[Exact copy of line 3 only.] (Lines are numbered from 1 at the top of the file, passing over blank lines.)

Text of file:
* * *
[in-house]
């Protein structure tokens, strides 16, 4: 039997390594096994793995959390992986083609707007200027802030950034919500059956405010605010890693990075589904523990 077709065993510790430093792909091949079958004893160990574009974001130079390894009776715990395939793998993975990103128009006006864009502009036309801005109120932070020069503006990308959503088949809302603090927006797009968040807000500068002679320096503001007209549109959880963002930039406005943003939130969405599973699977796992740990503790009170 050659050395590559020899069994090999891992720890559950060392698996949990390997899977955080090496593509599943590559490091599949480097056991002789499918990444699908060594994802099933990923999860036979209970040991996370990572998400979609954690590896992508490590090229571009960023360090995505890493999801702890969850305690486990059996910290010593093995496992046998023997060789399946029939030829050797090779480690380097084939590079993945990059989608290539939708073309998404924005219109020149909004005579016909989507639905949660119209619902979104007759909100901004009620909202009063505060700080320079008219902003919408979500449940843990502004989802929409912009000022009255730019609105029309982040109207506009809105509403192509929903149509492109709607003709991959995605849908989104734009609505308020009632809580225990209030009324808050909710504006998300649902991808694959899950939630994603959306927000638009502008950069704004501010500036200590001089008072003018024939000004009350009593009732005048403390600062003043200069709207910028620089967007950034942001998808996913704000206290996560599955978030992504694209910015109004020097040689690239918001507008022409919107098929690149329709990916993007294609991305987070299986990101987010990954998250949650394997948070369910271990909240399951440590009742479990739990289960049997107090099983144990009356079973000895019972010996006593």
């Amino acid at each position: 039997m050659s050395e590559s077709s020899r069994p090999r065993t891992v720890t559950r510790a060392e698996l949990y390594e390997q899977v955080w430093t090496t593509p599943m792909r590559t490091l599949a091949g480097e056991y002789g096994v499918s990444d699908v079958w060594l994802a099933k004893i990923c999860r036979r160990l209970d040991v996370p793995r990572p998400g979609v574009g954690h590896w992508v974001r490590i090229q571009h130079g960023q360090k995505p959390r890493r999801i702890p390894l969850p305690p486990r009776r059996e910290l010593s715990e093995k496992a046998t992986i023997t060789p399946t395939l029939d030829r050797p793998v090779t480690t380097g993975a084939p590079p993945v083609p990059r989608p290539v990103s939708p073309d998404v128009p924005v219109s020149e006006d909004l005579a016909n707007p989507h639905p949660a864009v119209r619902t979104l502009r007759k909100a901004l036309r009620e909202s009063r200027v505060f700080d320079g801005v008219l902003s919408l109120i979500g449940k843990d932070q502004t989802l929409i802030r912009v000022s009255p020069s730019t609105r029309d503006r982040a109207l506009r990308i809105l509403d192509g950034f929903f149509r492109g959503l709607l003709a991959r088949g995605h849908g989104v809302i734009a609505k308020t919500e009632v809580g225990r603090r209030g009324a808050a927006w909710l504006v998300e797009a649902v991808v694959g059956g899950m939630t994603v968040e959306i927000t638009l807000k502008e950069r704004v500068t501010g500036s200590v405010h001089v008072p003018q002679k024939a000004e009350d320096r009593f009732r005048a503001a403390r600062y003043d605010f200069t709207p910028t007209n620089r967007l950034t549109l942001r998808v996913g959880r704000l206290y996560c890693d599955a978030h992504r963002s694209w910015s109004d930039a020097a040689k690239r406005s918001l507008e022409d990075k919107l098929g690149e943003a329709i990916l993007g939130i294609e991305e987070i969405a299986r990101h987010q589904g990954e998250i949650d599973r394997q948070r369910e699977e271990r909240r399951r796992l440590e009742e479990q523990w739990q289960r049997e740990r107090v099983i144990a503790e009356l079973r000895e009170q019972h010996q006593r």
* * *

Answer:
């Amino acid at each position: 039997m050659s050395e590559s077709s020899r069994p090999r065993t891992v720890t559950r510790a060392e698996l949990y390594e390997q899977v955080w430093t090496t593509p599943m792909r590559t490091l599949a091949g480097e056991y002789g096994v499918s990444d699908v079958w060594l994802a099933k004893i990923c999860r036979r160990l209970d040991v996370p793995r990572p998400g979609v574009g954690h590896w992508v974001r490590i090229q571009h130079g960023q360090k995505p959390r890493r999801i702890p390894l969850p305690p486990r009776r059996e910290l010593s715990e093995k496992a046998t992986i023997t060789p399946t395939l029939d030829r050797p793998v090779t480690t380097g993975a084939p590079p993945v083609p990059r989608p290539v990103s939708p073309d998404v128009p924005v219109s020149e006006d909004l005579a016909n707007p989507h639905p949660a864009v119209r619902t979104l502009r007759k909100a901004l036309r009620e909202s009063r200027v505060f700080d320079g801005v008219l902003s919408l109120i979500g449940k843990d932070q502004t989802l929409i802030r912009v000022s009255p020069s730019t609105r029309d503006r982040a109207l506009r990308i809105l509403d192509g950034f929903f149509r492109g959503l709607l003709a991959r088949g995605h849908g989104v809302i734009a609505k308020t919500e009632v809580g225990r603090r209030g009324a808050a927006w909710l504006v998300e797009a649902v991808v694959g059956g899950m939630t994603v968040e959306i927000t638009l807000k502008e950069r704004v500068t501010g500036s200590v405010h001089v008072p003018q002679k024939a000004e009350d320096r009593f009732r005048a503001a403390r600062y003043d605010f200069t709207p910028t007209n620089r967007l950034t549109l942001r998808v996913g959880r704000l206290y996560c890693d599955a978030h992504r963002s694209w910015s109004d930039a020097a040689k690239r406005s918001l507008e022409d990075k919107l098929g690149e943003a329709i990916l993007g939130i294609e991305e987070i969405a299986r990101h987010q589904g990954e998250i949650d599973r394997q948070r369910e699977e271990r909240r399951r796992l440590e009742e479990q523990w739990q289960r049997e740990r107090v099983i144990a503790e009356l079973r000895e009170q019972h010996q006593r």